In her 2017 Conservative conference speech, prime minister Theresa May said that “today, young people take on a huge amount of debt” to study after leaving school. She added: “We have listened and we have learned. So we will undertake a major review of university funding and student financing.”
Could it be that May was rather misleading about what was uppermost in her mind with the post-18 education review?
The BBC has today published an interview with former education secretary Justine Greening, who was removed by May after opposing the review. The interview suggests that the prime minister terminated the Department for Education’s plan for fundamental university funding reform – to abolish tuition fees and introduce a graduate tax – with her announcement of the review and instead enforced No 10’s own higher education agenda.
Greening says the review’s “private purpose was to buy time and only ‘tweak’ a few of the most politically toxic aspects of the current system”, writes the BBC’s Sean Coughlan in his interview with her.
Greening’s intervention is significant for two reasons – one offers a positive sign for those in higher education concerned about the review; the other, however, confirms suspicions of internal hostilities towards universities in No. 10.
First, it shows Greening stepping up efforts to ensure that the plans emerging from May’s review – said to include a cut in fees to perhaps £6,500 and potentially a severe reduction in university funding – do not have any route to a majority in Parliament. This means ensuring that a clutch of Tory backbenchers would oppose such plans.
Former universities ministers Jo Johnson and Sam Gyimah have previously joined Greening in objecting to the ideas emerging from the review – they argue that a fee cut would reduce the amount of income that universities have to spend on access plans for poorer students.
But undermining May’s justification for the review as Greening does – and suggesting that it skewered a reform that arguably would have delivered more for students and graduates than an Ed Miliband-esque fee cut – could help to delegitimise the entire exercise in the eyes of centre-right Tory backbenchers.
Coming on to the second point of significance, Greening’s interview brings to the surface what has been latent all along about the review: No 10 is driving it and has brutally overridden the DfE. This is crucial, given the hostile agenda towards universities demonstrated by key figures associated with May and No 10.
Some ministers are said to think that May’s former adviser Nick Timothy remains in contact with his former boss.
His attack on higher education expansion in a Daily Telegraph column – written in August 2017 after his enforced post-election exit from government – certainly seems to have set much of the agenda for the review. As well as laying bare Timothy’s anxieties about having his hair cut by a Solent University football studies graduate, this column said that some students choose “the wrong institutions” and criticised the higher education status quo as “an ultimately pointless Ponzi scheme”.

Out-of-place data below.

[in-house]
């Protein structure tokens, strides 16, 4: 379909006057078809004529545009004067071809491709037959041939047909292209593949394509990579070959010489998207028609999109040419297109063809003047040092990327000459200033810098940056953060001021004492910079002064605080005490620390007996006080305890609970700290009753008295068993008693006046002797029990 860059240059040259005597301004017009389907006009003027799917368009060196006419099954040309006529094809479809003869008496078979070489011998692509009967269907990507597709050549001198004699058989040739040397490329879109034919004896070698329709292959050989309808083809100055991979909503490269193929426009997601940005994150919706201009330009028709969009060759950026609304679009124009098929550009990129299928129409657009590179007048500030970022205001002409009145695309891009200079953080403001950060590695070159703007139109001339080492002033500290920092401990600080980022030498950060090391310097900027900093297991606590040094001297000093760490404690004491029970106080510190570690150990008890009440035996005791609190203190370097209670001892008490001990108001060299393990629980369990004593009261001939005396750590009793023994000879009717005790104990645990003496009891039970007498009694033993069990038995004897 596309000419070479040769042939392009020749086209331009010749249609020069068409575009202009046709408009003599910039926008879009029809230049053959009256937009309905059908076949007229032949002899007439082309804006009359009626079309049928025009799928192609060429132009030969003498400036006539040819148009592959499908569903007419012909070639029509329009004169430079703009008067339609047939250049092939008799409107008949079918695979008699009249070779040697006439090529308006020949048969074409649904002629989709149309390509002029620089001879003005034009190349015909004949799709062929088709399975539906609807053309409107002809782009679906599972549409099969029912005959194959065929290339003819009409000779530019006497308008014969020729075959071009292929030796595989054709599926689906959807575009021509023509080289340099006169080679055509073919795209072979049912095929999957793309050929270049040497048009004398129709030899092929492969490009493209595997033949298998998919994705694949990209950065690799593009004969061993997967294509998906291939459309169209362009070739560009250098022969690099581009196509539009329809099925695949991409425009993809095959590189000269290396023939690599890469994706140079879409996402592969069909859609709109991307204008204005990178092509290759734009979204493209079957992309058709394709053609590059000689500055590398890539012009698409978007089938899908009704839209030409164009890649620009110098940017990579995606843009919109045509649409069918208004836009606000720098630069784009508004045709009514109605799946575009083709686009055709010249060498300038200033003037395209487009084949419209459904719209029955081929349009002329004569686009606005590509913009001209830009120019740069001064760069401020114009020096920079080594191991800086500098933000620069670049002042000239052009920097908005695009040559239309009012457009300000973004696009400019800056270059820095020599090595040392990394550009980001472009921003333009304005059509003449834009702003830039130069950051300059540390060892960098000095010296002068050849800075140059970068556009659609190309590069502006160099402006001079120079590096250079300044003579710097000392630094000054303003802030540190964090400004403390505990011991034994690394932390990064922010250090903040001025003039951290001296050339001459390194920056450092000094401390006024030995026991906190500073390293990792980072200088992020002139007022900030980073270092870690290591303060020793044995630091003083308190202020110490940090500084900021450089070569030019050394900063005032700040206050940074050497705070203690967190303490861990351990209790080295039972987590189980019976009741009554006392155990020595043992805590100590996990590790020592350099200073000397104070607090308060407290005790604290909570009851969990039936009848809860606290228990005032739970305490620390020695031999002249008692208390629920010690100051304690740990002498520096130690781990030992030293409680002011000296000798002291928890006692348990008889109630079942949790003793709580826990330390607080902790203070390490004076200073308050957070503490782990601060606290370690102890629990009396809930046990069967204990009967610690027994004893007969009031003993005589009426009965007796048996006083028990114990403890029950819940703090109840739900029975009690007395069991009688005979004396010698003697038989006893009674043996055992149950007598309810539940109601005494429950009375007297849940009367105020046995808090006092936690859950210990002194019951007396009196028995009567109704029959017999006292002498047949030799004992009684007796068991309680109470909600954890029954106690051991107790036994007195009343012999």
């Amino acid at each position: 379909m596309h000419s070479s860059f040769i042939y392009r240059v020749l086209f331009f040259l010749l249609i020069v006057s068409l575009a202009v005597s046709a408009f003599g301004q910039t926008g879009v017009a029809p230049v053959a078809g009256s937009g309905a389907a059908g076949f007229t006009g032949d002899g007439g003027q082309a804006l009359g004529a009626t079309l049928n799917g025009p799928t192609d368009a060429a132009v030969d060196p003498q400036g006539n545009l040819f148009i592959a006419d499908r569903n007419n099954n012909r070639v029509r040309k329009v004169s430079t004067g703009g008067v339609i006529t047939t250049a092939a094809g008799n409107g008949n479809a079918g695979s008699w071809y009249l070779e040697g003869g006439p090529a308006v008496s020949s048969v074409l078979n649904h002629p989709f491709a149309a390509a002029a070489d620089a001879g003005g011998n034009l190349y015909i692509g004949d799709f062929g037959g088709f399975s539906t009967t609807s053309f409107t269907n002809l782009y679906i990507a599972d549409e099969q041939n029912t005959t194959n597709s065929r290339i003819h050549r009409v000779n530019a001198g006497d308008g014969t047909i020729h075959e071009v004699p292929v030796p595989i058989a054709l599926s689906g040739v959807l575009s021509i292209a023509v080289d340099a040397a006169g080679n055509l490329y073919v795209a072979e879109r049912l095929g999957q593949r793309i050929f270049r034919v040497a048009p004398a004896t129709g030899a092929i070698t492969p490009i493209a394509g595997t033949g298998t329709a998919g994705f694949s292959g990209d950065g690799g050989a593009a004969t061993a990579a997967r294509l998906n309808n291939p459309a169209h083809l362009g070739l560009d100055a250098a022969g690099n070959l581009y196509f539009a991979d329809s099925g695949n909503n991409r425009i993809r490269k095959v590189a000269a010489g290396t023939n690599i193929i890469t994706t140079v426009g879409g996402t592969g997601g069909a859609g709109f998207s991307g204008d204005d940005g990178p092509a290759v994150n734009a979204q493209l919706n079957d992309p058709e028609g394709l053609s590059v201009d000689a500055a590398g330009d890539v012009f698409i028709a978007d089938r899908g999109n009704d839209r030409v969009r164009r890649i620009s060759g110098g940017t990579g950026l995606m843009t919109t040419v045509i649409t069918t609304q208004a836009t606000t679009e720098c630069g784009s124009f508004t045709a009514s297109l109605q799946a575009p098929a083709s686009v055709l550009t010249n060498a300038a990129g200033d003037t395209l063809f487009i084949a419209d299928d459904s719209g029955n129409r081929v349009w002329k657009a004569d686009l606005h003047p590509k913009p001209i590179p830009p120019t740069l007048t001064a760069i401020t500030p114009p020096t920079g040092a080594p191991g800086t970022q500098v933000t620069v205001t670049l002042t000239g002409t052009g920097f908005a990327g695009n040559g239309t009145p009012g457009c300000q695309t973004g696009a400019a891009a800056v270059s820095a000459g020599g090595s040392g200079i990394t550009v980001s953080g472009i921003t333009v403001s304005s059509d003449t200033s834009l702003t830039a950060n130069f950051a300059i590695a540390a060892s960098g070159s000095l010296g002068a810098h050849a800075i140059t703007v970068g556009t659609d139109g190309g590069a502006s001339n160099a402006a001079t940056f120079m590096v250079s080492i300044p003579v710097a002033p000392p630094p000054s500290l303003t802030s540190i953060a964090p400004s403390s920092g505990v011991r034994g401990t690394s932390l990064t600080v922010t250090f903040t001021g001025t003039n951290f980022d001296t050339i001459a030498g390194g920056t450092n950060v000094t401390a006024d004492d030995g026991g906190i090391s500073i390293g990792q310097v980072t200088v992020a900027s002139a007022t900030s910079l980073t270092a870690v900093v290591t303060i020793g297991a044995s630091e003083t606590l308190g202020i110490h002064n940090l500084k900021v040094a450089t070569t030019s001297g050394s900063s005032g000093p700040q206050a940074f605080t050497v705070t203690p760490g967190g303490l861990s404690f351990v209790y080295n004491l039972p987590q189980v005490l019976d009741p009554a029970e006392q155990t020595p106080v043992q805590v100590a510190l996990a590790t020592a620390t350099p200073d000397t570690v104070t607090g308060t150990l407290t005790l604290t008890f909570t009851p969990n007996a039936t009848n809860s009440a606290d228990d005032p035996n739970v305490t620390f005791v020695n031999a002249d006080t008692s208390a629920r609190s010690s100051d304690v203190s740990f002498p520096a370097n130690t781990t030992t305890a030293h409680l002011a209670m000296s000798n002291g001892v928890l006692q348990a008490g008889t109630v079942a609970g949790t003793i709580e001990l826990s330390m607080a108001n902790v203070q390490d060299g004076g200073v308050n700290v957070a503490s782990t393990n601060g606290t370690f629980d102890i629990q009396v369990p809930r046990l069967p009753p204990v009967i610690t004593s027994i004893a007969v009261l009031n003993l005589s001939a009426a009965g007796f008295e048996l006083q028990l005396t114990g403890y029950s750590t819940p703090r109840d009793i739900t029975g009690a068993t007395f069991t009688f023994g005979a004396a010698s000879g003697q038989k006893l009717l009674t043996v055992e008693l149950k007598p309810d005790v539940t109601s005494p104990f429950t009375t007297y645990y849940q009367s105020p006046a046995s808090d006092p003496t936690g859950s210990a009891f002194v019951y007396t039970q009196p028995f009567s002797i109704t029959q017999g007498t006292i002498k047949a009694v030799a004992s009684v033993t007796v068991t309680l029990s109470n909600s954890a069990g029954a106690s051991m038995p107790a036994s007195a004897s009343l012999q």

He approvingly cited Alison Wolf’s arguments for rebalancing towards “sub-degree technical qualifications” (he meant such courses when they are provided outside universities, which do plenty of this provision). Wolf was subsequently chosen by the government as a member of the post-18 review’s independent panel.
Interestingly, Timothy also said in that column (published about the same time as Greening and the DfE would have been working on the graduate tax plan): “Many favour a graduate tax, but that would still encourage people to take unproductive degrees and expect others to pay.”
One vice-chancellor describes being “shocked” by the present level of hostility towards universities in government – with a widespread perception that too many students are going to university and that graduate earnings data show too many studying the “wrong” courses at the “wrong” institutions (all very much in the style of Timothy’s haircut column).
Another uses the same word – “shocked” – reporting that they have only just begun to appreciate the extent to which politicians and senior policymakers “have fallen out of love with universities”. There is a perception that universities are “fat”, “making too much money” and “not delivering on national priorities”, they warn.
Sector leaders will hope that Greening et al. are successful in heading off any attempt to pass a fee cut through Parliament and that the only destination for such plans is some very long grass. But the hostile Timothy agenda will remain a key force in government. After all, tigers hunt in long grass.
John Morgan is deputy news editor at Times HigherEducation.
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